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Tracking neuroscience's impact in the courtroom

1 December 2015
How neuroscientific evidence is being used in law

A new resource provided by the University of Sydney and Macquarie University will aid research into the emerging field of neurolaw.

A PET-CT sagittal scan of the brain. Image: iStock

Researchers says the use of neuroscientific evidence raises legal and ethical questions in the courtroom. Image: iStock

Neuroscience could reveal some of the mysteries of how humans think and behave but judges and lawyers are grappling with how it should be used in the courtroom.

Cases drawing on neuroscientific evidence have doubled in the United States between 2006 and 2009, but less is known about its impact in Australia. 

American prosecution and defence teams have called on the developing science as evidence in arguments about defendants’ responsibility and their competence to stand trial. In civil cases, brain scans are regularly being admitted to test claims of pain and suffering that have until now been difficult to prove.

Now the University of Sydney and Macquarie University have pooled their data on ‘neurolaw’ in civil and criminal cases to keep track of neuroscience’s impact in the courtroom.

Database a vital resource for legal community

Next week, Supreme Court Justice Monika Schmidt will launch the Australian Neurolaw Database, a collaboration between the University of Sydney and Macquarie University, who started the project in 2011.

In New South Wales, a recent judgment by Justice Schmidt treated post-traumatic stress disorder (PTSD) as a bodily injury, challenging a longstanding legal distinction between ‘mental disorders’ and physical damage – where recovering compensation for purely mental injury has traditionally been heavily circumscribed. 

Meanwhile, in Victoria, a forthcoming challenge to the legality of poker machines is expected to draw heavily on gambling devices’ impact on the hard-wired rewards system in players’ brains.

What is neurolaw?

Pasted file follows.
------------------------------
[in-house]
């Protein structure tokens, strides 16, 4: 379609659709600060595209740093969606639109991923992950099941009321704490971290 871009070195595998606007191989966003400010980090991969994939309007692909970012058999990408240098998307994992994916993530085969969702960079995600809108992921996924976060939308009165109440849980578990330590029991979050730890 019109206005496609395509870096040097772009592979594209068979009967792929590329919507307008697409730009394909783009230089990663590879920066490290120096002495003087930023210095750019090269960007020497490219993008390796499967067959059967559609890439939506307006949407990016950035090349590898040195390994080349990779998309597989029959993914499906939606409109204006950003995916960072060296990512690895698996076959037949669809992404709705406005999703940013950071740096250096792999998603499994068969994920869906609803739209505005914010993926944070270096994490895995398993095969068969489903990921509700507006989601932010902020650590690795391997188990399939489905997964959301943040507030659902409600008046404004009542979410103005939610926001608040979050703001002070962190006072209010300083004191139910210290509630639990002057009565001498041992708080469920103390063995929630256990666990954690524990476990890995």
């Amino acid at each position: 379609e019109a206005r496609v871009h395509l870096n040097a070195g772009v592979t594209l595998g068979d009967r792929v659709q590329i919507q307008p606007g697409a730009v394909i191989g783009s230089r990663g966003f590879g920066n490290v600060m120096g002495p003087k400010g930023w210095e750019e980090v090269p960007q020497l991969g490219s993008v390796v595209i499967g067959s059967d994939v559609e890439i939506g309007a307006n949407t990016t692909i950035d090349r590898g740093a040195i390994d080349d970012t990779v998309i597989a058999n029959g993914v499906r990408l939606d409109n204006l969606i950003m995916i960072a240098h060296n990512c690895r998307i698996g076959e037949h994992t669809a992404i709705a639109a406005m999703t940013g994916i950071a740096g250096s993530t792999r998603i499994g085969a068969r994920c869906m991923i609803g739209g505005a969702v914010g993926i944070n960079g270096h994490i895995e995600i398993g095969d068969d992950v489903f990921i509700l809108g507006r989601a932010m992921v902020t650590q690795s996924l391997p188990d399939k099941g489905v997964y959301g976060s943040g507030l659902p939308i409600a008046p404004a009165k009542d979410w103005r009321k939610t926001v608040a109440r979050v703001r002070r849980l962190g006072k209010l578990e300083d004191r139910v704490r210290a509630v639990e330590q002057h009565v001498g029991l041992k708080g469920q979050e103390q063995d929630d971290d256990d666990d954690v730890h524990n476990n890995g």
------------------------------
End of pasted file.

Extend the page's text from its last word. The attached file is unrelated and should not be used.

But neuroscience research is still in its infancy and the Australian legal community remains skeptical, says Dr Sascha Callaghan.

“Criminal sentences have been reduced because of evidence of the effects of brain damage caused by dementia and Parkinson’s Disease, for example. And end-of-life decisions have been informed by neuroscience evidence of consciousness, while others have turned to it to help prove the existence of injuries such as pain and the life-long effects of childhood trauma,” says Dr Callaghan. 

“But despite the hype, what people do is, for the moment, still more persuasive for courts than what we can see on brain scans.”

The Australian Neurolaw Database contains a trove of Australian cases using neuroscience evidence spanning sentencing outcomes, capacity to give testimony, and end-of-life decision-making. The project has now collected upwards of 100 fully coded cases and will be continually updated, with contributions from the research team, as well as students and members of the public via a wiki feature. 

“The emerging field known as neurolaw raises so many ethical and legal issues that it is important that we be aware of the direction the courts are moving in,” says Dr Allan McCay, a lecturer in Criminal Law at the University of Sydney and senior researcher at the Centre for Agency Values and Ethics (CAVE) at Macquarie University.

The researchers seek to partner with overseas counterparts to develop an integrated international database for neurolaw.

Luke O'Neill

Media and Public Relations Adviser (Humanities and Social Sciences)